New Analysis Finds Marketplace Plans with Lowest Premiums Are Often Not the Most Cost-Effective Option for People with HIV

February 5, 2016

A new Kaiser Family Foundation analysis finds that people living with HIV could benefit from looking beyond premium costs when shopping for a health plan in the marketplace – as plans with the lowest premiums are often not the most cost-effective option. People with HIV can find lower cost plans by conducting a more comprehensive cost assessment that includes other factors such as deductibles, drug costs, and out-of-pocket maximums.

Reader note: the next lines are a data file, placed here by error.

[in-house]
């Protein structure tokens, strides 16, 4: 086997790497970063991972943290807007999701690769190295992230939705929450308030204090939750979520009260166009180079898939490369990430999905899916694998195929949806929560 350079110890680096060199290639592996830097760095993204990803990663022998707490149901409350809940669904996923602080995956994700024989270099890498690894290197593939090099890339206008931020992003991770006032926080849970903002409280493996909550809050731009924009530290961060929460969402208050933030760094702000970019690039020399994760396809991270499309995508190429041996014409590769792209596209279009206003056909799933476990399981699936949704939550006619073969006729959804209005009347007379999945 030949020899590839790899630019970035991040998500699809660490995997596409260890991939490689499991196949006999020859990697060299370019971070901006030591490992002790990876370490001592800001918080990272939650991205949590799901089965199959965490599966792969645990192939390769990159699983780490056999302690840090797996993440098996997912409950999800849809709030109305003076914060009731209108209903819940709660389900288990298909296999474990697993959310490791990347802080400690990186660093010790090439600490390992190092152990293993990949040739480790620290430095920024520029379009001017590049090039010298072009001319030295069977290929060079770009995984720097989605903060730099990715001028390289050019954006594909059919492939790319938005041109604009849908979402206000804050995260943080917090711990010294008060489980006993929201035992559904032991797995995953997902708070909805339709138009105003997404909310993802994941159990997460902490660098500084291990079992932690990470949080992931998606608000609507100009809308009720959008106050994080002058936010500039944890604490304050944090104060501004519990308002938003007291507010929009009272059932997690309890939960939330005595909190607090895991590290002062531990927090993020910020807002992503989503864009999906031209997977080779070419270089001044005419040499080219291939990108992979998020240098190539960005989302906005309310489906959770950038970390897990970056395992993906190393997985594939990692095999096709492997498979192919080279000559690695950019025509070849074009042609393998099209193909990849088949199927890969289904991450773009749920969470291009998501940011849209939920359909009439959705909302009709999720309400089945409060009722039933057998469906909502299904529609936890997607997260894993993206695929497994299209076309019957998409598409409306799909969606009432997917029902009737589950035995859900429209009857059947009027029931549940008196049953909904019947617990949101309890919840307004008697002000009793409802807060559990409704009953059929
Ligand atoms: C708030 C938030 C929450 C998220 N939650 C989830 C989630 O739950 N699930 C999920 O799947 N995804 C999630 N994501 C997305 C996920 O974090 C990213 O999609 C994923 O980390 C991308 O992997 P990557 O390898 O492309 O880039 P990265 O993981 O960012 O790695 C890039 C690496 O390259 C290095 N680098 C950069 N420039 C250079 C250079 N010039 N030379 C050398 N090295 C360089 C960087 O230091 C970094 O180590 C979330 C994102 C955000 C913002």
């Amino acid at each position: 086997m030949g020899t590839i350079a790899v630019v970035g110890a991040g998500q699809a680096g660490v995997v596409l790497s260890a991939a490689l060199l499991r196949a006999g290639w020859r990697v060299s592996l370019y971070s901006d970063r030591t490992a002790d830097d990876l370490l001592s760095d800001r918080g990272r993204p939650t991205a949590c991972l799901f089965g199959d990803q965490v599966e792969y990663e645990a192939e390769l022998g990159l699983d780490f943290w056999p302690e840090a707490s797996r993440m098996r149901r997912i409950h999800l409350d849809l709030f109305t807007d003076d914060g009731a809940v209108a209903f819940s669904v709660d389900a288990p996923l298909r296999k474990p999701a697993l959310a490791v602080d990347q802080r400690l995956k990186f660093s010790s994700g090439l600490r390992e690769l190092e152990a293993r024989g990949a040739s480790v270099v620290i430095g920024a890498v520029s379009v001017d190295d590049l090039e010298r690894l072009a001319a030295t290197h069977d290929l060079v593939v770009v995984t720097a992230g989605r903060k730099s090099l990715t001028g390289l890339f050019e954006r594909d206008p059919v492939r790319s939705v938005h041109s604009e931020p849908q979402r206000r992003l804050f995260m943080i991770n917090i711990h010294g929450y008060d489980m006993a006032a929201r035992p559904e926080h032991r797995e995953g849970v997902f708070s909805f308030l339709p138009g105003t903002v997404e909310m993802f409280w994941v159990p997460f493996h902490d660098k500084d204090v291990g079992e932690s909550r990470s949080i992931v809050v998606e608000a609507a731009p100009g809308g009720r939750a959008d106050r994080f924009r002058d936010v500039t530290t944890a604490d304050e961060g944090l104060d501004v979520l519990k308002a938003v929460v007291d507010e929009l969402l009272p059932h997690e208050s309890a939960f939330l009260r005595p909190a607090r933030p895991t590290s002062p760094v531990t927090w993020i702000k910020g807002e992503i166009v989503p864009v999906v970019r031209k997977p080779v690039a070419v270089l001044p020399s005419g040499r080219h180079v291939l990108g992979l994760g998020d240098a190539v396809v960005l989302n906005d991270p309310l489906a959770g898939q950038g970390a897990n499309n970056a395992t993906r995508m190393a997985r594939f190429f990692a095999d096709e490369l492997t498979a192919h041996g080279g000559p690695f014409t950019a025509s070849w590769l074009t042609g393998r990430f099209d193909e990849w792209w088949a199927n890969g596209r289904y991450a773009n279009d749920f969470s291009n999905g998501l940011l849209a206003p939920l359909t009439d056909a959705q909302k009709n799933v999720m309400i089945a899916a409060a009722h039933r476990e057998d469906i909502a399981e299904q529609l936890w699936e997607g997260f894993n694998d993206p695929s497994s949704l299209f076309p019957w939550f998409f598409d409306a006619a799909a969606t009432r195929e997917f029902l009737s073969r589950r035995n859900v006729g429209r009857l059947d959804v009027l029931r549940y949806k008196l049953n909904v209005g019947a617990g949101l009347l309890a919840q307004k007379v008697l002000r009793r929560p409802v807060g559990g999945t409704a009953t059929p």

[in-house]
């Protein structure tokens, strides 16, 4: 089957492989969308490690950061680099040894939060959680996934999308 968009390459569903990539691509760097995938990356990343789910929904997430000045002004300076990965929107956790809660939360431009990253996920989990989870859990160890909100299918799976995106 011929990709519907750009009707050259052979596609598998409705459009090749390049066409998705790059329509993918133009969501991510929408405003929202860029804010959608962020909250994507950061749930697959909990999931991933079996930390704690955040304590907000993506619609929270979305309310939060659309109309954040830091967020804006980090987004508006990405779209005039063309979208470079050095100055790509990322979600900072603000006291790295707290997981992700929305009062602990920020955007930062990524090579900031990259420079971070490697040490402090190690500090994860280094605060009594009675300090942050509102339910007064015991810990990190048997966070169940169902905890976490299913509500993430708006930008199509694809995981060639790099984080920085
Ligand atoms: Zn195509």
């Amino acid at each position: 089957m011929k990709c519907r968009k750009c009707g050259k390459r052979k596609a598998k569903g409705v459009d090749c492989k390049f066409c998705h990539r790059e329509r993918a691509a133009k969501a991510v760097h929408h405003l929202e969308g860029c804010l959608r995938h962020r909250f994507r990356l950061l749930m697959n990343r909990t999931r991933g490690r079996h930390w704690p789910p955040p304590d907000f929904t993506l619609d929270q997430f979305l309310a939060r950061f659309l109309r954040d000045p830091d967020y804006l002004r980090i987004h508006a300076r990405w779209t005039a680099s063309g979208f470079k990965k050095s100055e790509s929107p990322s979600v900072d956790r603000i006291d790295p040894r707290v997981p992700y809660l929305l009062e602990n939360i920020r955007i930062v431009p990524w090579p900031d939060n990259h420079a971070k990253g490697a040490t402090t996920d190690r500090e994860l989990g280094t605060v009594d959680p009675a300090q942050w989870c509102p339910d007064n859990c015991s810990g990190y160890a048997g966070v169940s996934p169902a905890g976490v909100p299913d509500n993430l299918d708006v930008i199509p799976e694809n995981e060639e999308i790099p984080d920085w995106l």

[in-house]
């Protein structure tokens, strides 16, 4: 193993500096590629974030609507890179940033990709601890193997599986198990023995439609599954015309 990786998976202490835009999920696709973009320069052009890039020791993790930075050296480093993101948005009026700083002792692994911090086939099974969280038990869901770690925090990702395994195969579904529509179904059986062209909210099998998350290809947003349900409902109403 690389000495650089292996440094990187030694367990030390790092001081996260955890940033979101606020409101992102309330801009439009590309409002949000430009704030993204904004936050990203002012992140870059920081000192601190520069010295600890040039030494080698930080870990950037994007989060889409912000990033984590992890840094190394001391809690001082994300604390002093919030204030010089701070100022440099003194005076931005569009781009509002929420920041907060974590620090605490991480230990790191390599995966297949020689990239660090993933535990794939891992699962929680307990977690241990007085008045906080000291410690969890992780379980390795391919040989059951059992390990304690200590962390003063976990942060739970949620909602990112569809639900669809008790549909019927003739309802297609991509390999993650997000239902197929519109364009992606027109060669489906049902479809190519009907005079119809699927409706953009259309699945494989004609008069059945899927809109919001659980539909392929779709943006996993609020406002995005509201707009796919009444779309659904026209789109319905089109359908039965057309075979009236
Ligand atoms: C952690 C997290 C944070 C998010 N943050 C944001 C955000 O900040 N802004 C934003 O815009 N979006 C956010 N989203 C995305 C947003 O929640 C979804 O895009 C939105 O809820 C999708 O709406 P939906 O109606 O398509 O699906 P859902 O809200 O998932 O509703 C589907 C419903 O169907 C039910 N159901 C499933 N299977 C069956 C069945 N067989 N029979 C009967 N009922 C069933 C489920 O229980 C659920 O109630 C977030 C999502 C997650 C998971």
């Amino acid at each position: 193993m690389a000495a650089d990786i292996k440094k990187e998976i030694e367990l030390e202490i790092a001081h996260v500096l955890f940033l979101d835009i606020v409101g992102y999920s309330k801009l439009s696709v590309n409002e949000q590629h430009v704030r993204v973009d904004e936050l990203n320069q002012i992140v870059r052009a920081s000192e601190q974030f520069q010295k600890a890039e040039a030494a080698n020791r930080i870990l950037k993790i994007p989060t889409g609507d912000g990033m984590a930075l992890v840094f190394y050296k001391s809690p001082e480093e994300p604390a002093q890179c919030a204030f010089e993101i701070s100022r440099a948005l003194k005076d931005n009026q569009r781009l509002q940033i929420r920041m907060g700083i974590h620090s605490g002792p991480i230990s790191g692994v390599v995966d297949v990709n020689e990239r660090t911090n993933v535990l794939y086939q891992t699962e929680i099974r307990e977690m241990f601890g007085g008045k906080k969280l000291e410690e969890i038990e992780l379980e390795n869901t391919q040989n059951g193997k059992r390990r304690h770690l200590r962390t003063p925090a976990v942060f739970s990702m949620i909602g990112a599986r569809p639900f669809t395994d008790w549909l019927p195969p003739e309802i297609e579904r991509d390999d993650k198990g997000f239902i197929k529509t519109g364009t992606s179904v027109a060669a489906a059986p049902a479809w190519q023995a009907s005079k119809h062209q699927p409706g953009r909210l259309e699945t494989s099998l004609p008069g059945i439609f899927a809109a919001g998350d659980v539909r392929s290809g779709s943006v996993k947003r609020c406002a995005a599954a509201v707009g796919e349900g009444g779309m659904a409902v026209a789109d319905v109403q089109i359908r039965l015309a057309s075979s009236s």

The analysis explores 300 possible enrollment scenarios for five plans in five states that together account for about 50 percent of the national HIV epidemic. It provides estimates of the costs HIV positive consumers might expect to face when enrolling in a Marketplace plan. Among the options assessed, it finds that an HIV positive enrollee could save, on average, about $4,000 by taking into account a fuller range of costs. For enrollees with incomes low enough to qualify for the most generous cost-sharing subsidies, silver plans provided the lowest expected costs, but for enrollees with higher incomes, the metal level plan providing the lowest cost was highly variable across markets.

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